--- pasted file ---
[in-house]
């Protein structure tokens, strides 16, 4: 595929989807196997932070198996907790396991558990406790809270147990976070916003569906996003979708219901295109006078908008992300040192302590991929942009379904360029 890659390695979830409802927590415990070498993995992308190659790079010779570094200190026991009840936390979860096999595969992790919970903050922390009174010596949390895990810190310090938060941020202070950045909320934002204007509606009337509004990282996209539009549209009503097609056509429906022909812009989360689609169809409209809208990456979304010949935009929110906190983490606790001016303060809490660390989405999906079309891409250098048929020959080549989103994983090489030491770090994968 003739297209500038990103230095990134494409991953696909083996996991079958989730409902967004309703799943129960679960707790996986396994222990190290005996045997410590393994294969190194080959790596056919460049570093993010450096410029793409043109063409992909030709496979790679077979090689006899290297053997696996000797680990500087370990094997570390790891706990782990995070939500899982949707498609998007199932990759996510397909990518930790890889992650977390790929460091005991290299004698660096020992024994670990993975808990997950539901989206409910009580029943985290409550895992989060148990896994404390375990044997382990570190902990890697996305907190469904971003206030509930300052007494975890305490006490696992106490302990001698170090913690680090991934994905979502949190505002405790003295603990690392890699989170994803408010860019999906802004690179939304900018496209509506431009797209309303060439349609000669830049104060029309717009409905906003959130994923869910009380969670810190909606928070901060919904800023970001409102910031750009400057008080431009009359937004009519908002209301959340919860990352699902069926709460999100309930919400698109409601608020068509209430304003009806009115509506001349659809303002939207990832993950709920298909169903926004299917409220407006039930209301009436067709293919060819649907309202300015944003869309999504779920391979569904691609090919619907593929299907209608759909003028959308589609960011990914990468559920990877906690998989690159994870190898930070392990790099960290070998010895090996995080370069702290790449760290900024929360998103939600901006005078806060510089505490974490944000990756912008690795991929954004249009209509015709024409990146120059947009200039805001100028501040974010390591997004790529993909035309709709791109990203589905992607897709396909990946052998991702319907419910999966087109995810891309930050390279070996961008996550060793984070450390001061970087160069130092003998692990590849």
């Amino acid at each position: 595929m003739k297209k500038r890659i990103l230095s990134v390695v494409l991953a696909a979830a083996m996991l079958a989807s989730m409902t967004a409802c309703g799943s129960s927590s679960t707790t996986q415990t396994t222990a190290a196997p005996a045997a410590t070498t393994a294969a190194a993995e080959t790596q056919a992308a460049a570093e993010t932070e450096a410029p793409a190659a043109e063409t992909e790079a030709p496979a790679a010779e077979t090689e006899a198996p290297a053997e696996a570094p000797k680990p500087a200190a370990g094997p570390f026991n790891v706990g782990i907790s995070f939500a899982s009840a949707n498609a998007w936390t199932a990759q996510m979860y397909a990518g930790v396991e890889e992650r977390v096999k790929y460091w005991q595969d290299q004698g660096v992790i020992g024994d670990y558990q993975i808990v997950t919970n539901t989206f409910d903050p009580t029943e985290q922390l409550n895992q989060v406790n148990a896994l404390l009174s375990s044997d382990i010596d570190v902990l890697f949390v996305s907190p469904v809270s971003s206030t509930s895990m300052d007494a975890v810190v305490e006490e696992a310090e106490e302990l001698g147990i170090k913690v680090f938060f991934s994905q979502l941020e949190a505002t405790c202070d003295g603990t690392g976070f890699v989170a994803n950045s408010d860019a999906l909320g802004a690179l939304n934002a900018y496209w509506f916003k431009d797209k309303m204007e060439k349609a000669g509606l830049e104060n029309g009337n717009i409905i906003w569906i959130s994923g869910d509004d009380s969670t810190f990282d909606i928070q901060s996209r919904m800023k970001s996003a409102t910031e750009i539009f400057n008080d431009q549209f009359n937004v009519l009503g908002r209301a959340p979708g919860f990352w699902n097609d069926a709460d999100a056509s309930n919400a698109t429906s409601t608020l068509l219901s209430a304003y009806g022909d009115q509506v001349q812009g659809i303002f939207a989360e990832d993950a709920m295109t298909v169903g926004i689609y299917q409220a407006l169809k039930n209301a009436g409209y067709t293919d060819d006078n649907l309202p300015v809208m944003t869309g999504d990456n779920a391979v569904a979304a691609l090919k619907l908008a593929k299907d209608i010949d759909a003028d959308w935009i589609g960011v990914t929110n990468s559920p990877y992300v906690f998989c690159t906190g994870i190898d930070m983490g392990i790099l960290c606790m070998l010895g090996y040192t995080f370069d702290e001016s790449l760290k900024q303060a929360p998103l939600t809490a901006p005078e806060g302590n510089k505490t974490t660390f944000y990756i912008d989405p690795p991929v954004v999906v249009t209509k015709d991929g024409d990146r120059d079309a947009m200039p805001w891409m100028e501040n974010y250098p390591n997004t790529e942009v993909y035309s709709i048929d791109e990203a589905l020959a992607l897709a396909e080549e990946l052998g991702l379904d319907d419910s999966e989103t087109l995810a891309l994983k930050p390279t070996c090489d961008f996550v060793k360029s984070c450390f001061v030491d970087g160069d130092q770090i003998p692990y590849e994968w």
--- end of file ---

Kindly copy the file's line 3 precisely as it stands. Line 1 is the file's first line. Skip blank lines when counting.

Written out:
């Amino acid at each position: 595929m003739k297209k500038r890659i990103l230095s990134v390695v494409l991953a696909a979830a083996m996991l079958a989807s989730m409902t967004a409802c309703g799943s129960s927590s679960t707790t996986q415990t396994t222990a190290a196997p005996a045997a410590t070498t393994a294969a190194a993995e080959t790596q056919a992308a460049a570093e993010t932070e450096a410029p793409a190659a043109e063409t992909e790079a030709p496979a790679a010779e077979t090689e006899a198996p290297a053997e696996a570094p000797k680990p500087a200190a370990g094997p570390f026991n790891v706990g782990i907790s995070f939500a899982s009840a949707n498609a998007w936390t199932a990759q996510m979860y397909a990518g930790v396991e890889e992650r977390v096999k790929y460091w005991q595969d290299q004698g660096v992790i020992g024994d670990y558990q993975i808990v997950t919970n539901t989206f409910d903050p009580t029943e985290q922390l409550n895992q989060v406790n148990a896994l404390l009174s375990s044997d382990i010596d570190v902990l890697f949390v996305s907190p469904v809270s971003s206030t509930s895990m300052d007494a975890v810190v305490e006490e696992a310090e106490e302990l001698g147990i170090k913690v680090f938060f991934s994905q979502l941020e949190a505002t405790c202070d003295g603990t690392g976070f890699v989170a994803n950045s408010d860019a999906l909320g802004a690179l939304n934002a900018y496209w509506f916003k431009d797209k309303m204007e060439k349609a000669g509606l830049e104060n029309g009337n717009i409905i906003w569906i959130s994923g869910d509004d009380s969670t810190f990282d909606i928070q901060s996209r919904m800023k970001s996003a409102t910031e750009i539009f400057n008080d431009q549209f009359n937004v009519l009503g908002r209301a959340p979708g919860f990352w699902n097609d069926a709460d999100a056509s309930n919400a698109t429906s409601t608020l068509l219901s209430a304003y009806g022909d009115q509506v001349q812009g659809i303002f939207a989360e990832d993950a709920m295109t298909v169903g926004i689609y299917q409220a407006l169809k039930n209301a009436g409209y067709t293919d060819d006078n649907l309202p300015v809208m944003t869309g999504d990456n779920a391979v569904a979304a691609l090919k619907l908008a593929k299907d209608i010949d759909a003028d959308w935009i589609g960011v990914t929110n990468s559920p990877y992300v906690f998989c690159t906190g994870i190898d930070m983490g392990i790099l960290c606790m070998l010895g090996y040192t995080f370069d702290e001016s790449l760290k900024q303060a929360p998103l939600t809490a901006p005078e806060g302590n510089k505490t974490t660390f944000y990756i912008d989405p690795p991929v954004v999906v249009t209509k015709d991929g024409d990146r120059d079309a947009m200039p805001w891409m100028e501040n974010y250098p390591n997004t790529e942009v993909y035309s709709i048929d791109e990203a589905l020959a992607l897709a396909e080549e990946l052998g991702l379904d319907d419910s999966e989103t087109l995810a891309l994983k930050p390279t070996c090489d961008f996550v060793k360029s984070c450390f001061v030491d970087g160069d130092q770090i003998p692990y590849e994968w």